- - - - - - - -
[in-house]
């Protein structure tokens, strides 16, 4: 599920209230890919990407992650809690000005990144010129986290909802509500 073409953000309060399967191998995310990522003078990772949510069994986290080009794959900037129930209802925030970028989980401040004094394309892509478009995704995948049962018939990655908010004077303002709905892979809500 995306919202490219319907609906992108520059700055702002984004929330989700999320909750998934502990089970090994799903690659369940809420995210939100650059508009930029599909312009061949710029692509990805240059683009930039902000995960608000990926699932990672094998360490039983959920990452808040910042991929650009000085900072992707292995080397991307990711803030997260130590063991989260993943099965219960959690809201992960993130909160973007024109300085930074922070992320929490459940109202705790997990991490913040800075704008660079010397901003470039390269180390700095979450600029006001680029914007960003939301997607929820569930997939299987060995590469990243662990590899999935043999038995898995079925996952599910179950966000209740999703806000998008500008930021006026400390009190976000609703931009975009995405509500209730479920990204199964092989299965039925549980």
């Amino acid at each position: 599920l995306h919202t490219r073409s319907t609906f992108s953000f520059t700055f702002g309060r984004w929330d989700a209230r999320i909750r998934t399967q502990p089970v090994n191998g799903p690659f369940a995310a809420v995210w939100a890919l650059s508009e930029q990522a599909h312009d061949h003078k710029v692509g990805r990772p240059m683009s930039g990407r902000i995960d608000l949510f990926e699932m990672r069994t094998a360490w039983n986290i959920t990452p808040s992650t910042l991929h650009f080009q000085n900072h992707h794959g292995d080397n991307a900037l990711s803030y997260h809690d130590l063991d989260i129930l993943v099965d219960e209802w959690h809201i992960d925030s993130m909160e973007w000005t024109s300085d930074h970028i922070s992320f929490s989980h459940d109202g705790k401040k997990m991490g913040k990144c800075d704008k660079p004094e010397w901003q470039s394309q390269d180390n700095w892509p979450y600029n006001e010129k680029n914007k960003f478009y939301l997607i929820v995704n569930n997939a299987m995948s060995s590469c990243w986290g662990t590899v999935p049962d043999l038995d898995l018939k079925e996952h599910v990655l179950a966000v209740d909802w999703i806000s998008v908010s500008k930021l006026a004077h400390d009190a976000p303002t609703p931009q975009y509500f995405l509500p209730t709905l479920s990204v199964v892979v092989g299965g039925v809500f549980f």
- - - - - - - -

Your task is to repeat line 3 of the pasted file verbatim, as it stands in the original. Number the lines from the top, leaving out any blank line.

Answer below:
């Amino acid at each position: 599920l995306h919202t490219r073409s319907t609906f992108s953000f520059t700055f702002g309060r984004w929330d989700a209230r999320i909750r998934t399967q502990p089970v090994n191998g799903p690659f369940a995310a809420v995210w939100a890919l650059s508009e930029q990522a599909h312009d061949h003078k710029v692509g990805r990772p240059m683009s930039g990407r902000i995960d608000l949510f990926e699932m990672r069994t094998a360490w039983n986290i959920t990452p808040s992650t910042l991929h650009f080009q000085n900072h992707h794959g292995d080397n991307a900037l990711s803030y997260h809690d130590l063991d989260i129930l993943v099965d219960e209802w959690h809201i992960d925030s993130m909160e973007w000005t024109s300085d930074h970028i922070s992320f929490s989980h459940d109202g705790k401040k997990m991490g913040k990144c800075d704008k660079p004094e010397w901003q470039s394309q390269d180390n700095w892509p979450y600029n006001e010129k680029n914007k960003f478009y939301l997607i929820v995704n569930n997939a299987m995948s060995s590469c990243w986290g662990t590899v999935p049962d043999l038995d898995l018939k079925e996952h599910v990655l179950a966000v209740d909802w999703i806000s998008v908010s500008k930021l006026a004077h400390d009190a976000p303002t609703p931009q975009y509500f995405l509500p209730t709905l479920s990204v199964v892979v092989g299965g039925v809500f549980f």